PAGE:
'Category headings' on websites can count as implied claims for advertising & marketing

The latest Advertising Standards Authority (ASA) adjudication on category headings on a website dealing with 'weight management' implied claims against Holland & Barrett was important in looking at the remit of authority of the ASA and also exactly what could constitute an implied claim on a food product or food supplement for advertising.

The key issues coming out of this matter are:

  1. The ASA was a control body for official controls on food under Reg EC 882/2004 - The ASA and CAP (Committee of Advertising Practice) had in place a memorandum of understanding with the Department of Health and Social Care (DHSC) and the Food Standards Agency (FSA)  that the ASA are the established means for the investigation of complaints about the advertising of food. Regulation EC 882/2004 did not preclude self or co-regulation, subject to supervision.
  2. The ASA further held its remit does extend to: 
    (A)  Category headings on a website – namely that these did constitute an implied claim; and
    (B)  'On hold' botanical claims – The ASA, while recognising that on hold botanical claims may still be used, adjudicated against those with a negative EFSA Opinion and those without evidence of use in compliance with national provisions before 19 Jan 2007.  Further they looked at the overall general implied claim within the category heading and interpreted this in its’ broadest sense to see whether the ‘on hold’ claim had an equivalent meaning.

  Can ‘Category Headings’ constitute claims?

The question was referred to industry bodies: Was this a navigational tool, dependent on context, a simple signpost that then provided consumers with a breadth of relevant choices of competing and complementary products? Accurate information would then be available at individual product level through mandatory and regulated food information. 

Or; was it a claim about the function of the products contained within that category, which was likely to influence a consumer’s decision to purchase those products?

The ASA maintained the second position despite industry bodies backing the first interpretation. The ASA considered that consumers would understand food supplements placed in the “weight management” category to have the inherent function of helping them to control or maintain their weight, including following weight loss, as opposed to products that would enable the user to undertake other activities that would help them maintain their weight (e.g., fitness clothing and equipment).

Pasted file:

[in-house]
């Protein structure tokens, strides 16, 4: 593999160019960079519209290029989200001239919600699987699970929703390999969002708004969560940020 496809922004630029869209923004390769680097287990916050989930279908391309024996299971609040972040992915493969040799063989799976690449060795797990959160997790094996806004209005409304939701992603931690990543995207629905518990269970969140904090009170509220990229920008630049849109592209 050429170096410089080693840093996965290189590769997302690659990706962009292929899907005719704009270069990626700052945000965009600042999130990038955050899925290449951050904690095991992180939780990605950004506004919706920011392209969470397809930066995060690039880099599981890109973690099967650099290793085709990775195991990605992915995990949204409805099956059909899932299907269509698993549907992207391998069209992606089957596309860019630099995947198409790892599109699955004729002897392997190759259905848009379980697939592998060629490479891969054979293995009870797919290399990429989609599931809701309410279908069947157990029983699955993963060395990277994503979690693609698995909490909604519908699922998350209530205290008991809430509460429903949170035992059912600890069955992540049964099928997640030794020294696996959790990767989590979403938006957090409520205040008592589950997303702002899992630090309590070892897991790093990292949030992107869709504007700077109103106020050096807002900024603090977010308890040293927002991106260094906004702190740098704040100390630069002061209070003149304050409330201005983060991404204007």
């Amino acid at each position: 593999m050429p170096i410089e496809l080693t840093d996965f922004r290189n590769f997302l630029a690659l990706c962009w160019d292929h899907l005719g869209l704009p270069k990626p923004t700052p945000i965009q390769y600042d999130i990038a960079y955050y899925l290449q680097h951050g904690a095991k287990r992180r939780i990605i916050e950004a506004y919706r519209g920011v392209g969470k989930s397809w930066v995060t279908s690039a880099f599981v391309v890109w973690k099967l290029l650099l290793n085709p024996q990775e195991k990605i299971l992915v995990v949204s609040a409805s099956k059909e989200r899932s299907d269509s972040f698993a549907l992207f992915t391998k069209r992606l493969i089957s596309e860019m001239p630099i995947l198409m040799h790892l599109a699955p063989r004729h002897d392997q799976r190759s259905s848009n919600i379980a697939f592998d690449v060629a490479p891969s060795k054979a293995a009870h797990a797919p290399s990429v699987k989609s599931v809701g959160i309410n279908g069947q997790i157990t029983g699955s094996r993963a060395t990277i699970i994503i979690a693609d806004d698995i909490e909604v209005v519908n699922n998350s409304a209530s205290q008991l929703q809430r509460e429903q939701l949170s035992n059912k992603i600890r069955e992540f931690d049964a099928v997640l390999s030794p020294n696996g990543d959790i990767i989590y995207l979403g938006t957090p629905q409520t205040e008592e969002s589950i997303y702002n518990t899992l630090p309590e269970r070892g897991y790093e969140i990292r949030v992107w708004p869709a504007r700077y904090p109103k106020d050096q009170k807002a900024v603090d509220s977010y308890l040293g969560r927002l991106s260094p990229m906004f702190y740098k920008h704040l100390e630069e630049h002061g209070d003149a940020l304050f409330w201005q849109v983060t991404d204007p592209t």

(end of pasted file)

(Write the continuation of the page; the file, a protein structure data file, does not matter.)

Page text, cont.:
How might ‘On Hold’ Botanical Claims be dealt with?

The ASA next approached the Food Standards and Labelling Focus Group ((FSLFG) made up of mainly enforcement officers).  The position was then maintained as follows:

“The FSLFG considered that the “weight management” category heading was a health claim and that therefore all the products advertised in the category must meet the conditions of use for an authorised weight loss/management health claim. According to the Regulation, to be permitted in marketing communications for foods, including food supplements, slimming and weight control, claims were required to be listed as authorised on the EU Register, being based on generally accepted scientific evidence and well-understood by the average consumer (Article 13(1)(c)). Health claims were defined as those which stated, suggested or implied a relationship between a food, or ingredient and health. For specific health claims that were "on hold" (i.e. filed with supporting evidence by January 2008 but awaiting approval by the European Food Safety Authority (EFSA) and European Commission, as for botanical ingredients), the transitional provisions at Article 28(6) allowed for continued use provided that the claim being used had the same meaning as the “on hold” claim, related to the same active ingredient and the same conditions of use and had been used in compliance with applicable national provisions before the date of entry into force of the Regulations ‒ i.e. that the claims were not misleading and could be substantiated by evidence.” [i.e. 19 January 2007]

The issue therefore then moved to the question:
Whether the claim (within the category heading of) “weight management” was likely to have the same meaning for consumers as the authorised or ‘on hold’ claim?

Whilst one of the individual examples was permitted, and one on hold claim might have likely have had the same meaning for consumers as the authorised claim, the ASA went further and considered that ‘weight management’ additionally implied that the product could help ‘maintain’ weight rather than only lose weight or fat.  In other examples, the ASA referenced negative reports and unsubstantiated or inadequate evidence in order to reject the link between claims.


It is a little like turkeys voting for Christmas to have the ASA, or any court really, interpret against the remit of their own responsibility.  In the Holland & Barrett matter the ASA maintained a firm grip on their authority.

The main finding from this ruling is that category headings may now constitute a claim for each individual product placed within that category.  The implied claim within this category heading will be given the same broad interpretation as we have seen with the use of other health claims.

Further, ‘on hold’ claims have to align with the same meaning, be substantiated, not have negative opinions published and/or have had an application for authorisation of such claims made by January 2008, and that such claims complied with the rules in place prior to the entry into force of the Regulation, that is before 19 January 2007.

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